INDIA will proceed with 5G wireless technology and spectrum trials, inviting equipment makers from various nations – except China.
Experts say India is keeping Chinese 5G firms such as Huawei and ZTE out of its massive market because of last year’s border disputes and because the exclusion will economically hurt Chinese entities.
The Department of Telecommunications of the Indian government on May 4 gave permission to its four telecom service providers to conduct trials for the use and applications of 5G technology, according to a release by the Ministry of Communications.
“These providers have tied up with original equipment manufacturers and technology providers which are Ericsson, Nokia, Samsung and C-DOT. In addition, an Indian telecommunications company will also be conducting trials using its own indigenous technology,” the ministry said.
A visiting professor at India’s National Institute of Advanced Studies, Mr S Chandrashekhar, who has research interests in telecommunications and national security issues in the Indian context, told The Epoch Times that the exclusion of Chinese firms from the 5G trials in India will hurt the companies economically.
“India opting out of the Chinese standard – I’m sure the Chinese knew this was going to happen – would definitely hurt them,” Mr Chandrashekhar said.
“If China would have gotten into the Indian market, the value of China’s 5G would have grown exponentially.”
The director of studies and head of the Strategic Studies program at the New Delhi-based Observer Research Foundation, Mr Harsh V Pant, said that India was expected to exclude China from the 5G trials because of the turbulent relationship between the two countries.
“India remains committed to pursuing a strong line against China. Until early last year, India had indicated that it would be willing to include Chinese companies in the 5G trials,” Mr Pant said.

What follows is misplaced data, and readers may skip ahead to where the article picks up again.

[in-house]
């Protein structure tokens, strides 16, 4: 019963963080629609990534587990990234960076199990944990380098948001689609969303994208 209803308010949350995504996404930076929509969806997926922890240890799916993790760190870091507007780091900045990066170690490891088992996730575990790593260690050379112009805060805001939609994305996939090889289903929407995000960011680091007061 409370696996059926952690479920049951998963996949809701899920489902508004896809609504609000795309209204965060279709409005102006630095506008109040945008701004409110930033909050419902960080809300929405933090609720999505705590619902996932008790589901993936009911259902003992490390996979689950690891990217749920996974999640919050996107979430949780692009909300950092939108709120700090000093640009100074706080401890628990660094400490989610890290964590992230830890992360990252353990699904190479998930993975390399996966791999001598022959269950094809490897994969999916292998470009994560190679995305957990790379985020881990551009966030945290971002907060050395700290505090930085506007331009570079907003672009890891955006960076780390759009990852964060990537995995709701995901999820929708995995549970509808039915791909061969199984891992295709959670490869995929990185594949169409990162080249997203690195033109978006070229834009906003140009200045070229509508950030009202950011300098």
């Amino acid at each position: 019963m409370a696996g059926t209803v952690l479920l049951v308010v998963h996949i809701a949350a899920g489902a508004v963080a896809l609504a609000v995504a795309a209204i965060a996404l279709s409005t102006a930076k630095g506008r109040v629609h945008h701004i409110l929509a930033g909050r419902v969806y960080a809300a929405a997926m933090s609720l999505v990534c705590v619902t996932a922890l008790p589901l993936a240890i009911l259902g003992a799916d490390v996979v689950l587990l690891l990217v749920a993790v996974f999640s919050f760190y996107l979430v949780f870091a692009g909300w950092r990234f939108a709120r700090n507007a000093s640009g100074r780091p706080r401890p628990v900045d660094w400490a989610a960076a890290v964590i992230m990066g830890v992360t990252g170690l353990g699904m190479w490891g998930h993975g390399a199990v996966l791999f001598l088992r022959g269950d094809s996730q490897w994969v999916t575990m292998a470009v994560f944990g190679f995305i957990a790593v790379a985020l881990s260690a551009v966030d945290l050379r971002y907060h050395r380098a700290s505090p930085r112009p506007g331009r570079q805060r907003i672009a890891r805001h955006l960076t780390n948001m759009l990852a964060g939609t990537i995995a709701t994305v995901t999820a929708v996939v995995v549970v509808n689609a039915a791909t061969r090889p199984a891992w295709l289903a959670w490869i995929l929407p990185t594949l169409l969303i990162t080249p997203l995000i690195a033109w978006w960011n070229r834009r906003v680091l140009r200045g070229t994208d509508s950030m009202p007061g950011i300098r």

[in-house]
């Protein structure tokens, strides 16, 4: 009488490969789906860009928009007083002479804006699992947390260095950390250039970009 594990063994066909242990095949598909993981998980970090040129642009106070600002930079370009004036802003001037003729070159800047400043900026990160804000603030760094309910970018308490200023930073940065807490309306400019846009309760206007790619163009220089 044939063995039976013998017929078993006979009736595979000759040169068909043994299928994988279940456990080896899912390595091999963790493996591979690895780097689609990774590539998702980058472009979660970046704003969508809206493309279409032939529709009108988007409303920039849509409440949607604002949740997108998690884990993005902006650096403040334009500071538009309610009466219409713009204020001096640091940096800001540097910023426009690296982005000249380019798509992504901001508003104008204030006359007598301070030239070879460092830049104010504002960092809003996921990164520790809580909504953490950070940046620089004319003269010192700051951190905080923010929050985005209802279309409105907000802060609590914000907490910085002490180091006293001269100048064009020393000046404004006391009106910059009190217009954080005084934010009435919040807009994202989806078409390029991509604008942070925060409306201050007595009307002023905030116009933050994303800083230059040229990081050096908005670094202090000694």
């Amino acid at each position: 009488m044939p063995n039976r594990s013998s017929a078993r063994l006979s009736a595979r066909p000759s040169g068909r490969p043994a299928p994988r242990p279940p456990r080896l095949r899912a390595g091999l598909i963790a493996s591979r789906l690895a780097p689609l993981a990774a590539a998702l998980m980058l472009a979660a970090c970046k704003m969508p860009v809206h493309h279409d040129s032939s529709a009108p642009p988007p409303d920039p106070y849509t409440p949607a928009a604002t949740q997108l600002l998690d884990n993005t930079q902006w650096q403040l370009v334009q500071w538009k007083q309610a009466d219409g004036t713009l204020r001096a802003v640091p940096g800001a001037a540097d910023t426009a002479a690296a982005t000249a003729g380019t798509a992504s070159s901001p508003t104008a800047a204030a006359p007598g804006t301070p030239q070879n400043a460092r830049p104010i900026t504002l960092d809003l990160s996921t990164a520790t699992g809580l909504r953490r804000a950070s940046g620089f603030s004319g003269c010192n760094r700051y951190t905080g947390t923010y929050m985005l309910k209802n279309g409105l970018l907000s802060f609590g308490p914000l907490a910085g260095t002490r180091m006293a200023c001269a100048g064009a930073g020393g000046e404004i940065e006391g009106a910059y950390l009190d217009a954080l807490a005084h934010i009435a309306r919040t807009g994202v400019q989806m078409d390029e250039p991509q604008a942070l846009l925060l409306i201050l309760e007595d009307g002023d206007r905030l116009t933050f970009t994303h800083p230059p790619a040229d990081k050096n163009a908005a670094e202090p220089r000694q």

“But because of the border crisis at Ladakh, China’s reluctance to address India’s concerns, and its attempts at changing the status quo of the border unilaterally, India decided to fashion its foreign policy accordingly,” he said.
“This is a part of that posture, and India is increasingly worried about the Chinese involvement in its critical sectors. That’s what this decision reflects,” he said.
Meanwhile, Mr Chandrashekhar said 5G was a key aspect of India’s economic development, “infrastructure, manufacturing, services, agriculture,” with both civilian and strategic significance.
“Disrupting it is one way of seriously affecting everyday life. Both the hardware and software and the network itself as well as each node is vulnerable,” he said.
“Many strategists think that there are backdoor entries through the hardware and software that can introduce viruses or other malware into networks that could damage critical parts of the national economy.
“Last year, during the debate over the inclusion of Huawei and ZTE in Indian telecommunications network, fears were high particularly about potential threats to the Indian defence sector.” PC